Do they think we mow for our health?

Discussion in 'Lawn Mowing' started by FIRESCOOBY, Jun 29, 2006.

  1. FIRESCOOBY

    FIRESCOOBY LawnSite Senior Member
    Posts: 981

    Was going through town to get lunch today and got a call about a quote. The guy said that he saw my magnets while I was driving down the road. He said he currently has his yard done by a local company. (This is the second call I've gotten in the last week from customers of that company with people not happy.)

    Anyway, went by at the end of the day and looked at it. Yard is at least 3/4 acre, bumping a full acre and 1/3 of it is steep as heck. Front is sodded Bermuda and the rear is very thin Fecue seed. The front was cut this week and was scalped BAD.

    Called him with my price. He said "Well, we're paying about 50% of that now" And paused for my response. I told him that I appreciate the opportunity for his business and that he is welcome to call me anytime he may need anything. He then asked if I was going to do anything about my price. I told him that if the current company is doing it for 50% of what I quoted, then he should probably stay with them and learn to live with the things he is unhappy with. He asked how could I charge what I quoted. I told him I do not advertise as the cheapest. I charge a fair price, do quality work, very reliable and I could provide references. He was fairly cordial when he hung up.

    Now...what I quoted was $65. The side (1/3 of the yard) is on a 30-40 degree angle. You can see where the current company has rutted the yard out by going the same direction with their mower. I figured I'd have to push mow this part. Two LARGE beds to edge. Standard trimming, etc.

    Am I doing something wrong? I currently have two accounts that I "let" the customer talk me down in price when I was first starting out and "hungry". Those jobs are no profit at all for me. I vowed after that I'd figure my price fairly and stick to it no matter what. I've developed a "If they don't like my price...move on". I don't mind losing a job due to price. My main focus is to NEVER lose a job due to quality of job done.
     
  2. mexiking

    mexiking LawnSite Senior Member
    from NJ
    Posts: 564

    nope you're right, never lower down your price.
     
  3. Charles

    Charles Moderator Staff Member
    Posts: 7,850

    Ya, the guy got the service he was paying for thats for sure. Stick with your prices. Some will pay and some won't....
     
  4. Branchland

    Branchland LawnSite Senior Member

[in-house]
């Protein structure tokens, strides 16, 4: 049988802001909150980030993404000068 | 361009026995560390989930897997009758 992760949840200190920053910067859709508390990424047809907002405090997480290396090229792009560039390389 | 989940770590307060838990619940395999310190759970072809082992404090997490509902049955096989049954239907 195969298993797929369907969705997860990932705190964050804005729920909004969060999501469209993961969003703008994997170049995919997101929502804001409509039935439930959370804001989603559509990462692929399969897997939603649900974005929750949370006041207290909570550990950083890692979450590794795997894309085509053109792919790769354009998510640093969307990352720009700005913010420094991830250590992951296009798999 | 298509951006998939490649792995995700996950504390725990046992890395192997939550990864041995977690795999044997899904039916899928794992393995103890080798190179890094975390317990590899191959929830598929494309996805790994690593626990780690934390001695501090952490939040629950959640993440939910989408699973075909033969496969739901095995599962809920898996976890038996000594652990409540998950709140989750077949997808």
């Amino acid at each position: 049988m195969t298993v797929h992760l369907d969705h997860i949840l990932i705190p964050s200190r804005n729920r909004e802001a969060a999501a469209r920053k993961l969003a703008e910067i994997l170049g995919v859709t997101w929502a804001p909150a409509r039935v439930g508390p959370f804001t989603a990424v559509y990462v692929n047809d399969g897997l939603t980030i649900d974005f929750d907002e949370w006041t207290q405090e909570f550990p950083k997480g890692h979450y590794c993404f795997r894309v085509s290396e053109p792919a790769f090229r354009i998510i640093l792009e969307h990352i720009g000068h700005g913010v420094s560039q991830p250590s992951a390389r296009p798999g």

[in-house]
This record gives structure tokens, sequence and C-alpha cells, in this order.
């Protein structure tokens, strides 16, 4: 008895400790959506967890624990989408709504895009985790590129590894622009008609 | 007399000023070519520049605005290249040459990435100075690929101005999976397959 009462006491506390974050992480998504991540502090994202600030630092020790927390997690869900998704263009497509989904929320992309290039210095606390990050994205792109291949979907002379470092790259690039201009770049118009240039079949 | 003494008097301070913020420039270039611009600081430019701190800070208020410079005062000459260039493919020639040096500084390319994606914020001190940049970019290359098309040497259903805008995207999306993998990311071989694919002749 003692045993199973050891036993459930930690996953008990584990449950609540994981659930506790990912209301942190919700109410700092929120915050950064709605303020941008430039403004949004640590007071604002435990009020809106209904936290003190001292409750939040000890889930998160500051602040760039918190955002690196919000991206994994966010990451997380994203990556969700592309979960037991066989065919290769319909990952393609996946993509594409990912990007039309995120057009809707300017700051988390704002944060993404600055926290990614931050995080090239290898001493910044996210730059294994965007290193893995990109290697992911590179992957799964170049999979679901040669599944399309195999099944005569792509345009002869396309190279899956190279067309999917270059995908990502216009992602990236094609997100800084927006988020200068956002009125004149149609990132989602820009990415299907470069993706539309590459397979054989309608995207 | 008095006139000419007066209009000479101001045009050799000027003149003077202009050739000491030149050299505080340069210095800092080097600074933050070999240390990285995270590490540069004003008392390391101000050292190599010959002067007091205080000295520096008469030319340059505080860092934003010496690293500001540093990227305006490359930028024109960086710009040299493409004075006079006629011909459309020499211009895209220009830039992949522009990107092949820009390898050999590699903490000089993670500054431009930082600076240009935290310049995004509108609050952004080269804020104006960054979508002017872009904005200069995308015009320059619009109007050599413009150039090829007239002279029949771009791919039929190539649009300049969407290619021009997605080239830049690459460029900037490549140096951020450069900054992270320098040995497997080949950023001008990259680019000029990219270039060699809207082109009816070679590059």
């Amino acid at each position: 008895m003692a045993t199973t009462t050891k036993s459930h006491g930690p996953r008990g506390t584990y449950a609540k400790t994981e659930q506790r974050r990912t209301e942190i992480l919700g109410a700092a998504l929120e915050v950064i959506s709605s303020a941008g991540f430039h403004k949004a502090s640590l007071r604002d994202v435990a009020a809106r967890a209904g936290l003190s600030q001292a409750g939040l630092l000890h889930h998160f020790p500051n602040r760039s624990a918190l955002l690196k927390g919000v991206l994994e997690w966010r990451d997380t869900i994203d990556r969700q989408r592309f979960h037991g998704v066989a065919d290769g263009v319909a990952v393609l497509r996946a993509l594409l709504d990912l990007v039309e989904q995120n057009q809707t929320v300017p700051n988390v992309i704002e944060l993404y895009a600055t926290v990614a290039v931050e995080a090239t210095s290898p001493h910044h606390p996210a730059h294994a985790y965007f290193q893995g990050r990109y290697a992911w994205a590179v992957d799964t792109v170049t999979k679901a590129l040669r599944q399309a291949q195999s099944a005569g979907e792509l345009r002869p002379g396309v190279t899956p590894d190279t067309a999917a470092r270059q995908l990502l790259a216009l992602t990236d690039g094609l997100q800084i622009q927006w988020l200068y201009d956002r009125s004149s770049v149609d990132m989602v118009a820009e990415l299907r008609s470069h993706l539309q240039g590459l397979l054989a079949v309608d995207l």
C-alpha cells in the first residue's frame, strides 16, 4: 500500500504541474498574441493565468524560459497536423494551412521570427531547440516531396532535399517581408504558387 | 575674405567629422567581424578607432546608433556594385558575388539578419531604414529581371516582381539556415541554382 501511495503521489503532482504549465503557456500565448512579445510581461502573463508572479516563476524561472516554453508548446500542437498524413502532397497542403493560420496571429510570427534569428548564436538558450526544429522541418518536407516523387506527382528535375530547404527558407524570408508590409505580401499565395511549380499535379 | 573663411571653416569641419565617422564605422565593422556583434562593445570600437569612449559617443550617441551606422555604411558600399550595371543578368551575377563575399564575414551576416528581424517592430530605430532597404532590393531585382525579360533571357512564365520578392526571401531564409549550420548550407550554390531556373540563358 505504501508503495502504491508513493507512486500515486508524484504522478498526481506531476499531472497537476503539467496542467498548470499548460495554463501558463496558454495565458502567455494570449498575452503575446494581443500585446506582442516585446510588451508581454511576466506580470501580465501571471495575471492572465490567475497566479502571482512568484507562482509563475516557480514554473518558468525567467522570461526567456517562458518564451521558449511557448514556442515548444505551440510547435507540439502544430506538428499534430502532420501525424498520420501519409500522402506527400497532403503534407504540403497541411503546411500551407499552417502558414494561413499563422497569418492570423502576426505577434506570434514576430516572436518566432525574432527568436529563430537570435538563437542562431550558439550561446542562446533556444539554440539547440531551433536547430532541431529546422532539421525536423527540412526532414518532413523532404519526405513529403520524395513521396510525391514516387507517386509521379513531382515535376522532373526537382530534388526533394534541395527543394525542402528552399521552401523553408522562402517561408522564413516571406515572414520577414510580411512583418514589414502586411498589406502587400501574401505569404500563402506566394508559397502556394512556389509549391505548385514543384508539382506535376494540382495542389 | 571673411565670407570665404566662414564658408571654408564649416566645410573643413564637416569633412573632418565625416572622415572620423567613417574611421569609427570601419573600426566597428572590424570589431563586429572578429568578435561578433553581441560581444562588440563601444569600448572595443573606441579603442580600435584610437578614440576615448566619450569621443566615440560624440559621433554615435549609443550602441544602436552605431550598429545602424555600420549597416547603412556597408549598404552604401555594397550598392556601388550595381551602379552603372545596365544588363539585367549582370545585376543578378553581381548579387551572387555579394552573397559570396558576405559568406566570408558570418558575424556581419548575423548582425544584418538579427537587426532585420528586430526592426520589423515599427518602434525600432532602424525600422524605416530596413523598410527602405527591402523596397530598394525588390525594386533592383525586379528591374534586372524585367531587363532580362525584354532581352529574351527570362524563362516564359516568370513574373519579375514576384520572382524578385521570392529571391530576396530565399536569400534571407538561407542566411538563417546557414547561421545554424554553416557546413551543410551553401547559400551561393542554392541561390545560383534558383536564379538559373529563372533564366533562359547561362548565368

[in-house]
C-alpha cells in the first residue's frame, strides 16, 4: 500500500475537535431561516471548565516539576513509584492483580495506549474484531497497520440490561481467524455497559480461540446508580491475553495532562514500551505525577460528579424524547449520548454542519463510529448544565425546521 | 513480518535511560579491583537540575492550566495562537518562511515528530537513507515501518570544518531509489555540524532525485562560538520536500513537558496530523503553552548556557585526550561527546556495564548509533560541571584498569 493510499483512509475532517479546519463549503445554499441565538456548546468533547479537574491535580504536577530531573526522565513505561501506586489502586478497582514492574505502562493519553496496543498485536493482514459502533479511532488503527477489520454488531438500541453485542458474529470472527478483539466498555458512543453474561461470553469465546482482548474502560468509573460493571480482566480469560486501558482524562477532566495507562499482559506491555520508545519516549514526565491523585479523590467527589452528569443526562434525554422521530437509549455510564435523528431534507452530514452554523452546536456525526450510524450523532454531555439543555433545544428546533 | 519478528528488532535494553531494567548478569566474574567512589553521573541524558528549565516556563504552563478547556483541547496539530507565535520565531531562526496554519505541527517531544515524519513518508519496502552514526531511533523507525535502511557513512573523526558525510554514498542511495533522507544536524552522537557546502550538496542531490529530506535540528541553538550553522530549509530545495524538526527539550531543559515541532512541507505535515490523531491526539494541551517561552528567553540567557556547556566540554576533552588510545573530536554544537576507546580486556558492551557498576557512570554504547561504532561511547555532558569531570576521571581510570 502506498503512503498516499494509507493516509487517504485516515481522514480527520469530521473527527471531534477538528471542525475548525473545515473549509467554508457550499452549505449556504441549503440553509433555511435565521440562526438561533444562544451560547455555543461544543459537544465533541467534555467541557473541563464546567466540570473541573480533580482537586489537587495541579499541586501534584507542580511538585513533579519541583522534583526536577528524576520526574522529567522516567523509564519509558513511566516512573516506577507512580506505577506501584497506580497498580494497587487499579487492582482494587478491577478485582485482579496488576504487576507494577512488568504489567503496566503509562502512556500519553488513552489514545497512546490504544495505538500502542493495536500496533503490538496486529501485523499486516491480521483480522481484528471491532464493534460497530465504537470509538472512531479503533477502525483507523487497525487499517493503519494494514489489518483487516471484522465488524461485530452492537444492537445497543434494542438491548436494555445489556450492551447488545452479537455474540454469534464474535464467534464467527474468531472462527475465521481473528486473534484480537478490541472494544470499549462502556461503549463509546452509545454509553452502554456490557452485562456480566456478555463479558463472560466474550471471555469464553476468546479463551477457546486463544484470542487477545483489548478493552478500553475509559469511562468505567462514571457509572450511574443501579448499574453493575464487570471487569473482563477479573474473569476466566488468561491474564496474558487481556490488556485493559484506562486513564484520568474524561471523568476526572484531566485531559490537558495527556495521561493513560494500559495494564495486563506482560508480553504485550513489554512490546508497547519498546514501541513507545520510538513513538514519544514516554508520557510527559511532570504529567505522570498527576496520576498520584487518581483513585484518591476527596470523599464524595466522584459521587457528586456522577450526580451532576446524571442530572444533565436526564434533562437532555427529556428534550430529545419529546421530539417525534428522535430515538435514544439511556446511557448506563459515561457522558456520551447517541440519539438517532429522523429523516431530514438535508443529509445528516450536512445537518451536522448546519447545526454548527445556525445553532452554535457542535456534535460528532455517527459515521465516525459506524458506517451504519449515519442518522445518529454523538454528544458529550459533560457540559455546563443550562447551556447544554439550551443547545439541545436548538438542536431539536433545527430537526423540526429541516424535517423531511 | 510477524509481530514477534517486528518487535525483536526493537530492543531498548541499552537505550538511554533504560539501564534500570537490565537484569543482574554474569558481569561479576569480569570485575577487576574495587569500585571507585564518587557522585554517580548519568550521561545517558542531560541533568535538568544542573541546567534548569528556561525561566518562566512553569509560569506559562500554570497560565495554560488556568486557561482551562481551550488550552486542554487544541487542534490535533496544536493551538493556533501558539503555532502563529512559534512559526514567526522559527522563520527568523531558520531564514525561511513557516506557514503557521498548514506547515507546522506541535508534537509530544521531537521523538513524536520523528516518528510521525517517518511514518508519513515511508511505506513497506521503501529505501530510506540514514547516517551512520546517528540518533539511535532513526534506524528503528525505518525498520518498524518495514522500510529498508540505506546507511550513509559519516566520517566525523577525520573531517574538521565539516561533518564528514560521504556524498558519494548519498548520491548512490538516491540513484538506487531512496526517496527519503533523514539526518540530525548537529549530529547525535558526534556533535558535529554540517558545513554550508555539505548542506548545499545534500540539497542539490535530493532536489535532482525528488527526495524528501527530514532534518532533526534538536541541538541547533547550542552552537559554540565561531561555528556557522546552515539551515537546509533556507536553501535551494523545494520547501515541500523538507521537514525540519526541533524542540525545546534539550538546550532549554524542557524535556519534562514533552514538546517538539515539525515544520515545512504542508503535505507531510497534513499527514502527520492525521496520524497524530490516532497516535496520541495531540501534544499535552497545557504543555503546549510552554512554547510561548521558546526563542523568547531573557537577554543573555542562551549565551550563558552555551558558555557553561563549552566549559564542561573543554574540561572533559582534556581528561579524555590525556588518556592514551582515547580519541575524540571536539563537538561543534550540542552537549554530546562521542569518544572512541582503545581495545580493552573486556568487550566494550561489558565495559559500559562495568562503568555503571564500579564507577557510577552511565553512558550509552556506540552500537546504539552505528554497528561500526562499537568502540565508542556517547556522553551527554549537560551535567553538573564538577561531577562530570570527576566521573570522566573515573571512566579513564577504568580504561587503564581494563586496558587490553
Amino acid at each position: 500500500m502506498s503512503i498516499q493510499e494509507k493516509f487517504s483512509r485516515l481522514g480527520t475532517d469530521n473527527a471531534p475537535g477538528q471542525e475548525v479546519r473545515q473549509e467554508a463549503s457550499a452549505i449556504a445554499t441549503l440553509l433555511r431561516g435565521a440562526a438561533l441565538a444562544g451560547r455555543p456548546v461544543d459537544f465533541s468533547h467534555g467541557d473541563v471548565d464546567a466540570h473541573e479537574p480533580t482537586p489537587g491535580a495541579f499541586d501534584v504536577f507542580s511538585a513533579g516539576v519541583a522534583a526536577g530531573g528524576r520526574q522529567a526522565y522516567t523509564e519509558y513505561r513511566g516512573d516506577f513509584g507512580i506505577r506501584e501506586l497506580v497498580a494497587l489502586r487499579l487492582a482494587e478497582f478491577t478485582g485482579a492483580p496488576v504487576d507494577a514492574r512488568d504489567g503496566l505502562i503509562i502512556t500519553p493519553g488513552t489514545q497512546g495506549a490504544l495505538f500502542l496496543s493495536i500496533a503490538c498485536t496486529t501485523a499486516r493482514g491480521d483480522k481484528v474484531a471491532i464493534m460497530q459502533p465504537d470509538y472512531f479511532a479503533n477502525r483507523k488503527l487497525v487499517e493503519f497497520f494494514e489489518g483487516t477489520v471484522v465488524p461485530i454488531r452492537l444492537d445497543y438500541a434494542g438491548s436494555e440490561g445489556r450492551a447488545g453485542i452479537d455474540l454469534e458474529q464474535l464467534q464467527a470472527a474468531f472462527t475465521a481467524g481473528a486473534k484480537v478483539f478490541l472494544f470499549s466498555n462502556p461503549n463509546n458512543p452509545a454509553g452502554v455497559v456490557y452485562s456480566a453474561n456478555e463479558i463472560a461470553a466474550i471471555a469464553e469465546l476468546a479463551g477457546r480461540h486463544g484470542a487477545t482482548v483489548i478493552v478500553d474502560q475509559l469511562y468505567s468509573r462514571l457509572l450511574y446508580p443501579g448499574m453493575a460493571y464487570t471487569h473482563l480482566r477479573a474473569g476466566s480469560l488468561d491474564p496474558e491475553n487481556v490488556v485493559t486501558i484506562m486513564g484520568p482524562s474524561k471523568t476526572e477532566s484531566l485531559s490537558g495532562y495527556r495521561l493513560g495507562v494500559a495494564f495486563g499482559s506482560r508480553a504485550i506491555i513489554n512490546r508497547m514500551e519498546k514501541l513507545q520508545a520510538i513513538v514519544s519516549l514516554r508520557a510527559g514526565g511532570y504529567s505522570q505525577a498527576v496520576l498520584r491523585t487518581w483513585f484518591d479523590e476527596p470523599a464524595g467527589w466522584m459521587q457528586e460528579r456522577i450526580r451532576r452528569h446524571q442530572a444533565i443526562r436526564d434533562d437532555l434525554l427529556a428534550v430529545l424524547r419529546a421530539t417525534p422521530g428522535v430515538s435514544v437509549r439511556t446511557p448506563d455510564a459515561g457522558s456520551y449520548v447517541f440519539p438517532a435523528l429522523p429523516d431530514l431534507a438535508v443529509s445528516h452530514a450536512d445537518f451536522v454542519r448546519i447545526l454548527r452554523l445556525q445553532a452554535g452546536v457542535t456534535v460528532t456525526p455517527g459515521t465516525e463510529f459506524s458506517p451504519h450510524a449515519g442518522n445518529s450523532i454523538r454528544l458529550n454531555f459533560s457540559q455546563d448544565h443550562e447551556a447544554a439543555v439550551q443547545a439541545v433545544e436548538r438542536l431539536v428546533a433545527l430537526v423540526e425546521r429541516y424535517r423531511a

Posts: 354

    You did right. You set your prices at a fair rate to start with, no haggling, you're not a car saleman.
     
  5. OMG

    OMG LawnSite Senior Member
    Posts: 275

    Never forget- If you get every job you bid, your price is too low.



    ----Regardless of your appearance, salesmanship, etc.
     
  6. scagwildcat

    scagwildcat LawnSite Senior Member
    from nw. ct.
    Posts: 507

    the only time i lower my price is if i figured for more mowing, ( on lawns were you cant tell where the property lines are) then once i talk to the owner and know how far they want me to mow, i adjust the price.stick to your price, never lower it, people try this all the time to get a better deal even at time were they know you are giving them a deal.... plus if you do lower your price , it comes across as if you were trying to rip them off ...
     
  7. LawnGuy73

    LawnGuy73 LawnSite Bronze Member
    Posts: 1,945

    "Do they think we mow for our health"? Very simple....Yes, Yes they do.
     
  8. Lizard Lawn Care

    Lizard Lawn Care LawnSite Member
    Posts: 39

    obviously, your not too hungry anymore!:) :)
     
  9. jpp

    jpp LawnSite Silver Member
    Posts: 2,128

    Sounds like he may have been just doing a "price check" on isle 5.:waving: Sounds to me like he wants a cheap price with quality service and he just won't get it. These types go through lco's so fast they won't know who they had and who they hadn't had.
     
  10. topsites

    topsites LawnSite Fanatic
    Posts: 21,654

    That's golden rule there.

    I learned so long I get at least 1 out of every 10, my price is not too high and right there is awesome profit and to be truthful, I can only get what I want to get paid when I lose 9 out of every 10 calls.
    If I get 1/2 to say yes, that's borderline, right down to the wire (meaning if anything doesn't go exactly right, I lose money).
    Anything more than 1/2 is too low.

    It is hard to do this when you're new, here are some more tips:
    Keep working, and keep doing what you're doing, in my case I found you need to cut at least 1,000 yards before you're half decent, 2,000 yards cut makes you pretty good and once you get 3k under you, you are an expert cutter.
    So in my case I did a lot of work cheaper so I could get the experience, but how you go about it is entirely up to you, and certainly you do not need to come down in price because I also learned it is a long, hard road up from that.
    One way to increase profit is with experience you get better, so I sometimes lowball so as to challenge myself to find faster ways to get it done. In the end, if I can do what used to take me an hour in 50 minutes due to me pushing the issue, I now earn the same money in less time (and invisibly to the customer, mostly). But quality must get in there, too, so it's not easy.
    Another way is to lower your own cost, this also takes time by learning where to get the materials / parts that yield the most for the money, whether cheap is the answer is the same as your work, sometimes expensive is better, sometimes cheap is.

    Good luck!
     

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